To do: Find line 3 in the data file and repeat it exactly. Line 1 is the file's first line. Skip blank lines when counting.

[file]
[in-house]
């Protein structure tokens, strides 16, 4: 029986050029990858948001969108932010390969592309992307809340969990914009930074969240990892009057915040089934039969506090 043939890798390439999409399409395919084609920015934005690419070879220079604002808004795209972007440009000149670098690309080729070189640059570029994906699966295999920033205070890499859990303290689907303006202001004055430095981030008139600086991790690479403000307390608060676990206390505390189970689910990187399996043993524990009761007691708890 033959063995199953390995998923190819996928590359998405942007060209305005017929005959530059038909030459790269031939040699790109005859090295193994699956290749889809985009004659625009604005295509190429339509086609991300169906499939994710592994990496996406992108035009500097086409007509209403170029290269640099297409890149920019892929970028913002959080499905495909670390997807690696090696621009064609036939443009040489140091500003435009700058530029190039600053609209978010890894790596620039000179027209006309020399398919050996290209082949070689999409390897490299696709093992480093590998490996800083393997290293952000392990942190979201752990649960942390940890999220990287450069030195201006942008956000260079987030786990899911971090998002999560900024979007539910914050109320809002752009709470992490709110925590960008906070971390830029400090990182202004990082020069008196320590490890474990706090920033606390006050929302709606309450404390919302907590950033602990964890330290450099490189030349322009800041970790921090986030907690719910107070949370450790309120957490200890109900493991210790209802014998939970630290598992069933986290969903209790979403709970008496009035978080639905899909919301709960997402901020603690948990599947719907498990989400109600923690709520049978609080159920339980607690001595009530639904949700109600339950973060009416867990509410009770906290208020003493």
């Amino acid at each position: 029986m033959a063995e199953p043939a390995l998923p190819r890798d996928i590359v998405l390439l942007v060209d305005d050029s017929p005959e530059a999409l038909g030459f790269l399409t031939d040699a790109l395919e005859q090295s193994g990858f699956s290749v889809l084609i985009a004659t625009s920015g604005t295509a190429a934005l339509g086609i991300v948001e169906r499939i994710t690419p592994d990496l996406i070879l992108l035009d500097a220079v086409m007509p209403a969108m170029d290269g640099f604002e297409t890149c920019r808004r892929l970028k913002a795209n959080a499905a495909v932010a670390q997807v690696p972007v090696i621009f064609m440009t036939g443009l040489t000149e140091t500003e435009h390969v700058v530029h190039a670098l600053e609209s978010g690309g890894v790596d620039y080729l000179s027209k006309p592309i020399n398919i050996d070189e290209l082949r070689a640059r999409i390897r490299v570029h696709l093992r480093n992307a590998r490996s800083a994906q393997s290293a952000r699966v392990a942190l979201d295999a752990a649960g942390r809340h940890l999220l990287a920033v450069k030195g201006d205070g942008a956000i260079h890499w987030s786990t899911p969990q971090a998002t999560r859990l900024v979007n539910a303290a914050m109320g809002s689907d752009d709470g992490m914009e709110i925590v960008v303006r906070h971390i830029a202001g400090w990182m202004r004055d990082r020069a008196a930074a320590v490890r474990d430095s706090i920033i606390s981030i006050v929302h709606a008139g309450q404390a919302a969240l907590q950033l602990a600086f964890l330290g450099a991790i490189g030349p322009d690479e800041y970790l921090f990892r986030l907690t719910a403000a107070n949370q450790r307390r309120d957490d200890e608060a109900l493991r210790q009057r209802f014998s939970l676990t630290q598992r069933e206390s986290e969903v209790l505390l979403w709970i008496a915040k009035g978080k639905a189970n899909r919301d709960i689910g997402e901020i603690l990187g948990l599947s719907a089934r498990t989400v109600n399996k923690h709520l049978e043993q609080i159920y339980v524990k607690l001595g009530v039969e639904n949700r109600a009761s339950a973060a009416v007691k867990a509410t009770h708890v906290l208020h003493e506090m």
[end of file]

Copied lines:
């Amino acid at each position: 029986m033959a063995e199953p043939a390995l998923p190819r890798d996928i590359v998405l390439l942007v060209d305005d050029s017929p005959e530059a999409l038909g030459f790269l399409t031939d040699a790109l395919e005859q090295s193994g990858f699956s290749v889809l084609i985009a004659t625009s920015g604005t295509a190429a934005l339509g086609i991300v948001e169906r499939i994710t690419p592994d990496l996406i070879l992108l035009d500097a220079v086409m007509p209403a969108m170029d290269g640099f604002e297409t890149c920019r808004r892929l970028k913002a795209n959080a499905a495909v932010a670390q997807v690696p972007v090696i621009f064609m440009t036939g443009l040489t000149e140091t500003e435009h390969v700058v530029h190039a670098l600053e609209s978010g690309g890894v790596d620039y080729l000179s027209k006309p592309i020399n398919i050996d070189e290209l082949r070689a640059r999409i390897r490299v570029h696709l093992r480093n992307a590998r490996s800083a994906q393997s290293a952000r699966v392990a942190l979201d295999a752990a649960g942390r809340h940890l999220l990287a920033v450069k030195g201006d205070g942008a956000i260079h890499w987030s786990t899911p969990q971090a998002t999560r859990l900024v979007n539910a303290a914050m109320g809002s689907d752009d709470g992490m914009e709110i925590v960008v303006r906070h971390i830029a202001g400090w990182m202004r004055d990082r020069a008196a930074a320590v490890r474990d430095s706090i920033i606390s981030i006050v929302h709606a008139g309450q404390a919302a969240l907590q950033l602990a600086f964890l330290g450099a991790i490189g030349p322009d690479e800041y970790l921090f990892r986030l907690t719910a403000a107070n949370q450790r307390r309120d957490d200890e608060a109900l493991r210790q009057r209802f014998s939970l676990t630290q598992r069933e206390s986290e969903v209790l505390l979403w709970i008496a915040k009035g978080k639905a189970n899909r919301d709960i689910g997402e901020i603690l990187g948990l599947s719907a089934r498990t989400v109600n399996k923690h709520l049978e043993q609080i159920y339980v524990k607690l001595g009530v039969e639904n949700r109600a009761s339950a973060a009416v007691k867990a509410t009770h708890v906290l208020h003493e506090m």